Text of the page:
Difficulty: Easy. This is a flat walk along a narrow strip of sand.
Sunset at Whiffen Spit Park.
Whiffen Spit at low tide.
Known for its windswept beauty, Whiffen Spit Park is a natural sandy breakwater just south of the town of Sooke, BC. Whiffen Spit extends for 1.1 kilometers into the mouth of the Sooke inlet and protects the Sooke Basin from the open waters of the Juan de Fuca Strait. The lighthouse at the end looks deceptively closer than it actually is. This is a great hike when the skies are clear or when the sun is setting on the Pacific horizon.
Whiffen Spit is barely 2 meters above the high-water mark and narrows to just a sliver in width during the spring tides (the town of Sooke periodically reinforces the low areas). This seaside trail offers hikers grand views of Sooke and the open waters of Juan de Fuca Strait, framed within the Olympic Mountains of Washington State. The open water to the right of the Olympic Peninsula is the mighty Pacific Ocean. Tucked behind Whiffen Spit is the local commercial fishing fleet that takes shelter in the Sooke Harbour.
At low tide, the intertidal marine life is exposed on the sandy shores of Whiffen Spit. Sea kelp brought in by the waves and the tide line the shores, along with the sea creatures that use it for cover. Birds take advantage of the abundant food, making Whiffen Spit an excellent place for birdwatching. Seagull, eagle and heron frequent the skies; in the water, river otter and seal forage for food or warm themselves on rocks.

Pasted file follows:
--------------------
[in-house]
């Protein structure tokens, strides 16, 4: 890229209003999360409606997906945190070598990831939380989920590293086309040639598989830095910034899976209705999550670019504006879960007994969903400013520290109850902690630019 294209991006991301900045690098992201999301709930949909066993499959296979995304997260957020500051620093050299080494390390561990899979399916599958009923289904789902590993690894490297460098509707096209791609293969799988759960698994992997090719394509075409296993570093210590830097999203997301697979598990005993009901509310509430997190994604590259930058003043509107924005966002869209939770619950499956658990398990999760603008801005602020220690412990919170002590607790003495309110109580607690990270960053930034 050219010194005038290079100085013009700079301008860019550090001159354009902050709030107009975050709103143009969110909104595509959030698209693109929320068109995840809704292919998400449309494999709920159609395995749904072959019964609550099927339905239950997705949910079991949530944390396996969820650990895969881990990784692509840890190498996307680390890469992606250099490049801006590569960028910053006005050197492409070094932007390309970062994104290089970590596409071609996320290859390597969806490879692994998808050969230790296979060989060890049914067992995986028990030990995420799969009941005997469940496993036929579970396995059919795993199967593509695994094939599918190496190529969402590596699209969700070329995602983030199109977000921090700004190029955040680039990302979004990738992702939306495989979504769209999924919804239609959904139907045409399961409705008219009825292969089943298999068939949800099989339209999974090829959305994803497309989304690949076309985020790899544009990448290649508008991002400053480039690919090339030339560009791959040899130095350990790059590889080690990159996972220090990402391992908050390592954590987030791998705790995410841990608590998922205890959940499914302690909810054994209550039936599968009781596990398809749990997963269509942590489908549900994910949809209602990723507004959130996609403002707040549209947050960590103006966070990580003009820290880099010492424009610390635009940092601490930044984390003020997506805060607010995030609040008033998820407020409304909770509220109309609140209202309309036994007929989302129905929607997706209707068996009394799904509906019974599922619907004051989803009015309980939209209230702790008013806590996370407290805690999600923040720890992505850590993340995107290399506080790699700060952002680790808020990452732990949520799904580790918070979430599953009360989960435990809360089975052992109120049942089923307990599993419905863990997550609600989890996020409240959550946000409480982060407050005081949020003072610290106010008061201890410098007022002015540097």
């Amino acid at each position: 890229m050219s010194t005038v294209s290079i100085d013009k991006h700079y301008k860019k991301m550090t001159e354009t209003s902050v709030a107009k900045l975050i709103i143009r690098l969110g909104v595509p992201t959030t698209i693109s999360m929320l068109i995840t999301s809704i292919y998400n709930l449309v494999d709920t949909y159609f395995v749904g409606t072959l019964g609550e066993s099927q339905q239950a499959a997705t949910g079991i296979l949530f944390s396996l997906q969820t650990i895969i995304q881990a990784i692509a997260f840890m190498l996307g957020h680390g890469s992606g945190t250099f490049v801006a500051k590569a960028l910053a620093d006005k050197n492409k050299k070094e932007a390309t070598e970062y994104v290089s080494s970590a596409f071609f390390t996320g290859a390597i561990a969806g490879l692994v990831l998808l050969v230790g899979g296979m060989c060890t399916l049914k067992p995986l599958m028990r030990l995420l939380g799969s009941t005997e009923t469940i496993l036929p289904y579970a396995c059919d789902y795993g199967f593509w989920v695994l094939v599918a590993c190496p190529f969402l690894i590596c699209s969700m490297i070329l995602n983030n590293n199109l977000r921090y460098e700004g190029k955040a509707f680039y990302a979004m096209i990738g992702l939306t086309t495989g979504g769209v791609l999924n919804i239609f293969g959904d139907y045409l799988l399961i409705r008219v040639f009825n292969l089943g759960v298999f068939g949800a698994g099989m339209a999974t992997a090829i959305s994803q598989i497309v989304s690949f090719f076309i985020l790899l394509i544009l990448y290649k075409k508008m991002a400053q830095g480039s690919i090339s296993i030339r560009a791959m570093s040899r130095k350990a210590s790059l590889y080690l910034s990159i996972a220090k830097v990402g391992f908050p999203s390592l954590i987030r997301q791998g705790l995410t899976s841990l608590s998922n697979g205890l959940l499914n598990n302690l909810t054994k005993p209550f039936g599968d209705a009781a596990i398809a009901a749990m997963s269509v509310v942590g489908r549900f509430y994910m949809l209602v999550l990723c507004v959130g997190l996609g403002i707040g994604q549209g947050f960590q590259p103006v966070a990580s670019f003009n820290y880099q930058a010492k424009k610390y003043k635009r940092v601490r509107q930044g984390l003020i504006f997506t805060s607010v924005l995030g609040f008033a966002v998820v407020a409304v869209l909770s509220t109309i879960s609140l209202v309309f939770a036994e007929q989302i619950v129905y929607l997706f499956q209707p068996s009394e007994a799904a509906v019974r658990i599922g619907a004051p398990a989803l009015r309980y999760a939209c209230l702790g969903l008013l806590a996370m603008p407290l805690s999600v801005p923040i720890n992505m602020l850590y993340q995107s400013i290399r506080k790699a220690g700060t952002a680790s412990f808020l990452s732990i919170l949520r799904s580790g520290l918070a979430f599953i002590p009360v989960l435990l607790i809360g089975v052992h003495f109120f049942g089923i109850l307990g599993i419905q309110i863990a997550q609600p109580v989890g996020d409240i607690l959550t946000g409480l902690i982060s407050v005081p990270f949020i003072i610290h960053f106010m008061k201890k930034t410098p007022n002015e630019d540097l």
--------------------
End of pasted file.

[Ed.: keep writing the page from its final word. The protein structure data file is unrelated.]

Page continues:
Unlike the parking lot - infamous for its many potholes! - the trail is covered in gravel and is well-groomed. The "hike" is flat and gentle and is more of a walking path than a hike. Locals enjoy walking along the winding path and grassy shores, among and driftwood stranded in the intertidal zones.
Whiffen Spit is usually windy and a sweater or jacket is recommended even for an afternoon walk. During a Pacific storm, the park should be avoided due to its low elevation and the large waves crashing into its western shores.
Whiffen Spit is often used as a kayak launching point; however, the area is exposed to winds and tidal currents which could make for strenuous returns. All tidal water in the Sooke Basin flows past the tip of Whiffen Spit creating currents at up to 4 knots. Novice kayakers should avoid this area. The region is also exposed to the westerly winds since it's not sheltered from the Pacific winds.
The hike starts from the parking lot of Quimper Park, a memorial park in recognition of the first European to visit the area. Aboard the Princesa Royale, a Spanish sloop, Manuel Quimper first ventured to the Sooke region in 1790. In 1990, in commemoration of the 200th year anniversary, the T'Sou-ke First Nation re-enacted the encounter and, with the participation of Spain's Ambassador to Canada, dedicated Quimper Park at the base of Whiffen Spit. The bust of Manuel Quimper was entrusted to the park by the king of Spain in 1991.
The park is about 20 minutes away from Madrona Cottage and is located in the Sooke town centre.
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